María Benítez is an American dancer, choreographer and director in Spanish dance and flamenco. A native New Mexican, Benítez is best known for the work of the company she and her husband Cecilio founded and direct, Teatro Flamenco.
After initial ballet training in the U.S., Benítez traveled to Spain to study and perform. Her basic training was with Mercedes and Albano and Victoria Eugenia in Madrid. During her tenure abroad she performed in Spain, North Africa, Portugal and South America. She also performed on Spanish television. After returning to the U.S., Maria and her husband Cecilio established homes in New York and Santa Fe. In 1972, she and Cecilio founded their own Flamenco group.
Choreography for opera
Benítez has regularly performed in and choreographed for opera. Her first opera experience was performing and choreographing The Santa Fe Opera production of La Vida Breve. With the Metropolitan Opera of New York, she choreographed their production of Carmen in 1987; La Forza del Destino (directed by Giancarlo del Monaco) in 1996; in 1996 the Met's new production of Carmen (directed by Franco Zeffirelli) and in 1998 the Met's new production of La Traviata also directed by Franco Zeffirelli. The Met's Carmen was televised by PBS's Great Performances in the spring of 1997 and Benítez performed in this production in 1997 and 1998 in New York. She has also choreographed and/or performed with other opera companies, such as the Boston Lyric, Virginia, St. Louis and Austin opera companies and in 1997 choreographed and performed in the Santa Fe Opera production of La Traviata. As a solo artist, Benítez has performed with the Orchestra of Santa Fe, the New Mexico and Milwaukee Symphony Orchestras.
Benítez was featured nationally in her choreography of El amor brujo on PBS's "Evening at POPS" with the Boston POPS, the Los Angeles Guitar Quartet and mezzo-soprano Denyce Graves. Benítez reunited with Graves at the Dallas Opera, choreographing and performing in El amor brujo and La vida breve by Spanish composer Manuel de Falla. Benitez has also performed at numerous dance festivals, such as the American Dance Festival and Jacob's Pillow.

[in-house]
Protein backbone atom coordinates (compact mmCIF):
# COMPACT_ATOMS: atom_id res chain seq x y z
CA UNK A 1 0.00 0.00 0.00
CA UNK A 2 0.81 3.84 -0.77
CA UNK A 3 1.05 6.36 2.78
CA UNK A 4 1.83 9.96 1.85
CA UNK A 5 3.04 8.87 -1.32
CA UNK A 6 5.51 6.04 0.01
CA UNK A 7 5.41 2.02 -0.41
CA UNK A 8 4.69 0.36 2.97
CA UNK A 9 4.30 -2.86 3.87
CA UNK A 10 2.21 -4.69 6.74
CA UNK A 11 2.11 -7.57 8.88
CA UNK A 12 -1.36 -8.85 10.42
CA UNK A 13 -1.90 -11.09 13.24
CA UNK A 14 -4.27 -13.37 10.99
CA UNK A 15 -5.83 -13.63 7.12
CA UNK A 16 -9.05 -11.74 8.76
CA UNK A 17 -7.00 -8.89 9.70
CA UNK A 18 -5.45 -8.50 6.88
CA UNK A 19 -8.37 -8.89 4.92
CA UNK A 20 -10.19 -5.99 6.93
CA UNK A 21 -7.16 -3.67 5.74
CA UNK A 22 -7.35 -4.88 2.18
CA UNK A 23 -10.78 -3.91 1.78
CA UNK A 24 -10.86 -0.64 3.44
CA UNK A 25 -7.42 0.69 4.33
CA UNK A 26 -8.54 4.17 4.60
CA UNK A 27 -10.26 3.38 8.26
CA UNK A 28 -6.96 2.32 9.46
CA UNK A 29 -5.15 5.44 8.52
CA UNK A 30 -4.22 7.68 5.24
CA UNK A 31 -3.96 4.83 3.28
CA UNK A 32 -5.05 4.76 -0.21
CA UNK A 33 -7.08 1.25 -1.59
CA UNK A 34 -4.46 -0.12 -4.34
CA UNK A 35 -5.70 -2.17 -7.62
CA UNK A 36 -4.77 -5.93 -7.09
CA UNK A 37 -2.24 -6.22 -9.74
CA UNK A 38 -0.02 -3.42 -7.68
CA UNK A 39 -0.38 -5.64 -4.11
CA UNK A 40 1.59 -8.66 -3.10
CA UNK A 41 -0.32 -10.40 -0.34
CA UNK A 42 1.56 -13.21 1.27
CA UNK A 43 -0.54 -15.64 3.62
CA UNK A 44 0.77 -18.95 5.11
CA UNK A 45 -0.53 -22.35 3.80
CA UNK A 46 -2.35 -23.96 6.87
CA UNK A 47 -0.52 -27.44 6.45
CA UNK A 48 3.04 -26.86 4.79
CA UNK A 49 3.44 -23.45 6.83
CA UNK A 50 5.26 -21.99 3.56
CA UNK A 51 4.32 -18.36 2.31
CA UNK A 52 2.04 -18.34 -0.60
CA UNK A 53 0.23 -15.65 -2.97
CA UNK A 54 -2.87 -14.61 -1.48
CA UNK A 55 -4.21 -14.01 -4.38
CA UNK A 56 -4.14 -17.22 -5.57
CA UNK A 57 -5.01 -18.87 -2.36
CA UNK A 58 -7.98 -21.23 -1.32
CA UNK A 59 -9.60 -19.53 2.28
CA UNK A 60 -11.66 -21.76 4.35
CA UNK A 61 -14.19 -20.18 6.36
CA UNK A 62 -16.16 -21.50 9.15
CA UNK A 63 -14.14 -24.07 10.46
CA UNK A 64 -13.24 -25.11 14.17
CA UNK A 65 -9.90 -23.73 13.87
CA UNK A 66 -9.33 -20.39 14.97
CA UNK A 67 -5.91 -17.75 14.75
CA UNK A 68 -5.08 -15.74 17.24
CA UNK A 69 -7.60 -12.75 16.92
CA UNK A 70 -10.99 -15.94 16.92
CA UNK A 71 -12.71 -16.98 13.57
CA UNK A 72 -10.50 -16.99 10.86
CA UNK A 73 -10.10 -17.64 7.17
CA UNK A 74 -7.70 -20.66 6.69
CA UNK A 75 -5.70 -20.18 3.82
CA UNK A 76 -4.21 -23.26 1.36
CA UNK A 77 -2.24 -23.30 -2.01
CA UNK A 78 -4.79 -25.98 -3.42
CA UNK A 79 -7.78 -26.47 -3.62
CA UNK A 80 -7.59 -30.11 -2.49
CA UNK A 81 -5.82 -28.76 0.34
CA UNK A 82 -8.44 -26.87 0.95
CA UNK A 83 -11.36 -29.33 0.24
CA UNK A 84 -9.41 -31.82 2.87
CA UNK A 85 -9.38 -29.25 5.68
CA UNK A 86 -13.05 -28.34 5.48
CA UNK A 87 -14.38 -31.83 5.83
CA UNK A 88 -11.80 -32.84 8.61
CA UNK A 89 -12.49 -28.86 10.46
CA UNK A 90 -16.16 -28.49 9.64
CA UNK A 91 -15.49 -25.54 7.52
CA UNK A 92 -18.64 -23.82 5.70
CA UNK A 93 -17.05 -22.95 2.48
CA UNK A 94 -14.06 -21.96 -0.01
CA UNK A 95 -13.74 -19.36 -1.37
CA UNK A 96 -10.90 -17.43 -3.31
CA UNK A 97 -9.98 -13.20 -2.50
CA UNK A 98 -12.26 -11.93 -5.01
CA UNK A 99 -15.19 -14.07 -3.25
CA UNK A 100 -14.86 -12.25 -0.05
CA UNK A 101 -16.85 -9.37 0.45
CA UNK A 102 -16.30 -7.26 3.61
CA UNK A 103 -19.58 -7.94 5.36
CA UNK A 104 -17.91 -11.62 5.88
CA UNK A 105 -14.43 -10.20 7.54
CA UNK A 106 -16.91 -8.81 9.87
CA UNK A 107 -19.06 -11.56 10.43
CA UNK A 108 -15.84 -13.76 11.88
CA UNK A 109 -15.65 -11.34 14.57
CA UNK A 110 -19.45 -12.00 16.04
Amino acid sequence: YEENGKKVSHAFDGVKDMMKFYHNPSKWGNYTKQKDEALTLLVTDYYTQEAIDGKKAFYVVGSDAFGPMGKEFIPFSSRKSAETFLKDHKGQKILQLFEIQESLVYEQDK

Institute for Spanish Arts
Maria Benítez is Director of the Institute for Spanish Arts which she founded in 1970 along with husband, Cecilio Benítez. The Institute, located in Santa Fe, New Mexico, is a not-for-profit, educational and cultural organization established to present programs of the artistic heritage of Spain. The institute's mission is to preserve, strengthen and disseminate the rich and artistic Spanish heritage as expressed through music, dance, visual arts and other art forms. Projects include adult and children's Spanish arts workshops and Flamenco's Next Generation Estampa Española performances.
Awards and recognitions
- New Mexico Governor's Award for Excellence in the Field of Dance
- The City of Santa Fe Mayor's Arts Award
- The Classical Spanish Dance Award from the Institute of Puerto Rico in New York City
- Nominated for the National Medal of Arts, supported by a joint resolution of the New Mexico House and Senate.
- Tobi Tobias (Dec 17, 1984). "Lady of Spain". New York Magazine. pp. 74–76. Retrieved 2014-07-31.
- "Institute for Spanish Arts (Santa Fe, NM)". National Endowment for the Arts. September 1, 2007. Retrieved 2014-08-06.
- staff (July 1, 1977). "Maria Benitez Leads Company in Dance Tonight". The Day. New London, CT. p. 22. Retrieved 2014-07-31.
- Staff (March 3, 1985). "Dance Art Guild Schedules Performance by Maria Benitez". Victoria Advocate. pp. 11D. Retrieved 2014-07-31.
- "Choreographer Benitez, Maria". Metropolitan Opera. Retrieved 2014-08-05.
- Mary Benitez Institute for Spanish Arts website: http://www.mariabenitez.com/index.asp?ID=3[permanent dead link]
- Deborah Jowitt (August 1, 1977). "Two Women Shape the Rhythms of the Past". Village Voice. p. 58. Retrieved 2014-07-31.
- Staff (May 26, 1982). "Jacob's Pillow dance Festival Plans 50th Anniversary Season". Schenectady Gazette. p. 37. Retrieved 2014-07-31.
- "Senate Joint Memorial 13". State of New Mexico. 1996. Retrieved 2014-08-05.